There are a few factors that help you make up your mind about a new restaurant you have just been to and what people say about it and the Internet is one of them. You can easily divide those factors into two groups: one would be what you see and the other - what you experience. An interesting thing to remember is that they are not equally important, as the design, along with the table setting and the way food is served, may mean nothing when compared with what the food tastes like and how lovely the waiters are. It works the same way when it comes to designing web-based apps.
If you still think that designing a website is just... designing a website, I'm here to help you do your homework, as the term designer is no longer enough and now User Interface designer and User Experience designer are two completely different occupations. The first one takes care of what you see and the other - what you experience. As you may realise, they need to cooperate in order to design a perfect website or application, as even the most beautiful app can be a nightmare if there's no UX designer to wake you up.
Why cross-platform design
Nowadays it is no longer possible to predict from what kind of platforms users access your website or app. With a growing number of smartphones, smart TVs and many more smart devices, a need for innovative multi-platform design is essential, especially if you care about how many users access your app – and you obviously do. Because of different sizes of different devices, designing only one solution will not, unfortunately, do the job. Can you imagine accessing a desktop-only app from your mobile or mobile-only website from your smart TV? Neither do I.
Cross-platform design is more challenging, as it is not just making an app accessible, it is all about making it just as useful. There are several factors you need to take care of when designing cross-platform applications, especially if you want UX and UI to cooperate, and these are:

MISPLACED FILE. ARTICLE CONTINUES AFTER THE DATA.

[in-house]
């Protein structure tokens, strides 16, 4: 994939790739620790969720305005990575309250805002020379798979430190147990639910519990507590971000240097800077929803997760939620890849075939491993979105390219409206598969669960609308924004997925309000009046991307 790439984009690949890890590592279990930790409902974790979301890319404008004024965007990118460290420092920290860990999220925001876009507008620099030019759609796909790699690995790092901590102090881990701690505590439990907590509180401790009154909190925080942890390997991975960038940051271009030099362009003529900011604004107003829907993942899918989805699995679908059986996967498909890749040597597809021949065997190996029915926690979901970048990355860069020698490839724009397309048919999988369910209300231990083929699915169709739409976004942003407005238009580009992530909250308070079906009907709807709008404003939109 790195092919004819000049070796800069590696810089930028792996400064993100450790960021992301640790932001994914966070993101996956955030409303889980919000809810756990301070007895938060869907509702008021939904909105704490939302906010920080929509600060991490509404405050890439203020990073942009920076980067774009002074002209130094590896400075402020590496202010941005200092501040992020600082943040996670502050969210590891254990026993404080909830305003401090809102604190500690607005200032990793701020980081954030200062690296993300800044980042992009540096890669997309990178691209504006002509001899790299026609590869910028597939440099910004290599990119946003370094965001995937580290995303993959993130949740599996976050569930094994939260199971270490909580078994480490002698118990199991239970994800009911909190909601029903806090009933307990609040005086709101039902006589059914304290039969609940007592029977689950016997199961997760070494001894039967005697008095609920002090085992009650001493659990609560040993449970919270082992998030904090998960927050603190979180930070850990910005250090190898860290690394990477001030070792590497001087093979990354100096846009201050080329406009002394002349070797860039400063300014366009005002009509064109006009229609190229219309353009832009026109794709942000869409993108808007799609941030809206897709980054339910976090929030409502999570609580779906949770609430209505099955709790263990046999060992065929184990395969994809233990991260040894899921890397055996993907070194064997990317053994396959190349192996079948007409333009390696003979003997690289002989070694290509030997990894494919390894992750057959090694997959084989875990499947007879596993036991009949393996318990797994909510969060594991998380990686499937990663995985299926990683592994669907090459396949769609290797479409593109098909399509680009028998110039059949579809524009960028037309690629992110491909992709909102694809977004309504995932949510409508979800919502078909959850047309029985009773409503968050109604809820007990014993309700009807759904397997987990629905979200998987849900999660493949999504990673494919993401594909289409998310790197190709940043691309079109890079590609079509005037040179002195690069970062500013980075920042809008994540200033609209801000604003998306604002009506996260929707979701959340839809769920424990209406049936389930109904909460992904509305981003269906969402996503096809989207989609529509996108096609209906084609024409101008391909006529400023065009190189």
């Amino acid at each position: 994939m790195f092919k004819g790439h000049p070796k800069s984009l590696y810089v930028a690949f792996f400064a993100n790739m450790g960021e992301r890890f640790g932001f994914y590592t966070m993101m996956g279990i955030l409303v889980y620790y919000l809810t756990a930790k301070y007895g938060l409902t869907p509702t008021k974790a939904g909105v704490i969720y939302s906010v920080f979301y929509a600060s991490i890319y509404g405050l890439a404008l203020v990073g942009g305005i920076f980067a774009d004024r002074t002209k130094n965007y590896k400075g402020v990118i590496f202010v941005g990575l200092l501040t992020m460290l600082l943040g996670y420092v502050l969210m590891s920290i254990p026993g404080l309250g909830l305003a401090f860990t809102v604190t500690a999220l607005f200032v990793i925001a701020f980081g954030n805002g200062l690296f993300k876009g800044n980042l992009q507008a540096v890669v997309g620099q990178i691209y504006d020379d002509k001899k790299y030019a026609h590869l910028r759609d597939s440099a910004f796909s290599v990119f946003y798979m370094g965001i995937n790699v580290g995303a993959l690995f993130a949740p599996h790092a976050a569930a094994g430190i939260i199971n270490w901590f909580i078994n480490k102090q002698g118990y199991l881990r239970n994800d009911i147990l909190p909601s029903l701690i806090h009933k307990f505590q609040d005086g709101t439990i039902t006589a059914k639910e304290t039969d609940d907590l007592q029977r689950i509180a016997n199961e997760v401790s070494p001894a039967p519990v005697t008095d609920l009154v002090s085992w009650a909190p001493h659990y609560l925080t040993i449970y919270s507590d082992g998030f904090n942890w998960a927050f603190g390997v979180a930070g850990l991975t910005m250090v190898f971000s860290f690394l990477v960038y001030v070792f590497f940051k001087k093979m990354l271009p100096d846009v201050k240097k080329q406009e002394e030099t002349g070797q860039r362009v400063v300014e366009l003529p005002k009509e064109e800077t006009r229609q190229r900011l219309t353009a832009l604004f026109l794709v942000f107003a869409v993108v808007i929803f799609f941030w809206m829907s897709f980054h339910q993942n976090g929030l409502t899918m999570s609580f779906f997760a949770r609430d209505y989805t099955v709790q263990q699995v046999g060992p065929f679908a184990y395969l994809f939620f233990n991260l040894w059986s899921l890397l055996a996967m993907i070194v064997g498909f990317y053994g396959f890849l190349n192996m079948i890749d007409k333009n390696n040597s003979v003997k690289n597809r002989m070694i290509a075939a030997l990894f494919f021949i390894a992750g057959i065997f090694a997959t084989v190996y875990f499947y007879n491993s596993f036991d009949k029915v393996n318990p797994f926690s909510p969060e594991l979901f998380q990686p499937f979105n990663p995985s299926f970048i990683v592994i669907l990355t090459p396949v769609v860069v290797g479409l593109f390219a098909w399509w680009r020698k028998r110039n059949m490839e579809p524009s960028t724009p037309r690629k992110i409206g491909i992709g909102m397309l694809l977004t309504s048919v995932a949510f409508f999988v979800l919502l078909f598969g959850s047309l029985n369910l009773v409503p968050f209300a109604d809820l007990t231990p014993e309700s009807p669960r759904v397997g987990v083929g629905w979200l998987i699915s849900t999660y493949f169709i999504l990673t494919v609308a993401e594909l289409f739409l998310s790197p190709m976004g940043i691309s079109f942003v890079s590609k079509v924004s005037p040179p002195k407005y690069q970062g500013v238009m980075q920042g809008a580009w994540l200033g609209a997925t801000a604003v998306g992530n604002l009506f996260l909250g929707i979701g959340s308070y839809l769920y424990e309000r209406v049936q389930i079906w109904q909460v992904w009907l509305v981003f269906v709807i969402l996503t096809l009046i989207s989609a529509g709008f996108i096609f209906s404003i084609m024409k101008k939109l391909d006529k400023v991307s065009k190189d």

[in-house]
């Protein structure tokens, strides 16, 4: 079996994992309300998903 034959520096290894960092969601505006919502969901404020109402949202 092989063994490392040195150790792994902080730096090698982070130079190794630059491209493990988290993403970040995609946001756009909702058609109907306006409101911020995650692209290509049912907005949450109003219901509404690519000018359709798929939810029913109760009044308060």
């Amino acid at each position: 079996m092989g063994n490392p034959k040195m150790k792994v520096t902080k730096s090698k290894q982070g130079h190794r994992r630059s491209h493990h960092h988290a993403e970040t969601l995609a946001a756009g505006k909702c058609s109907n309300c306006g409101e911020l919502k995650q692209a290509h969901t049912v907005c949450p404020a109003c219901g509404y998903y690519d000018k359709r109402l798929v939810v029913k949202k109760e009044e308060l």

- Understand your user - in order to understand your users and why they access your app, you need to think from their perspective, think what you most definitely thought when starting the business in the first place. That way you will understand what your users actually need and expect, what they feel when they use your app. Unfortunately, relying on your gut instinct is not enough, you need to run some research, a demographic one for example. By analysing the data, you will most definitely be able to put yourself in your users' shoes.
- Think of the size - according to a study run by Google in 2012, the time we actively spend online is determined by the size of a device we use. An average interaction time on desktop and laptop PCs was 43 minutes, but the number drops to 17 minutes on a smartphone. Thus, it is easier to lose customers because the app is not well adjusted to various devices. The size, however, is not everything that matters. To help your users pay attention, redesigning your app, so that the font, the body and all the images correspond to the device, is crucial.
- Set project goals - there is no reason to be ashamed if your main goal is to sell the product and thus make money. In order to do so, however, the product must work. Setting project goals will most definitely improve the process of creating an app itself, but it will also make the app better. Make sure everyone in your team knows who will use the app and what for -- whether it is meant to be used by the general public or the staff exclusively, whether it is supposed to drive sales or provide information, etc.
No matter how good your app is, ignoring the need of cross-platform designing will, sadly, destroy it. The best solution is to check how it works on every device and system there is. Another thing you cannot forget about is the fact that more and more devices are created every single day. Who knows what will be next, a smart fridge perhaps?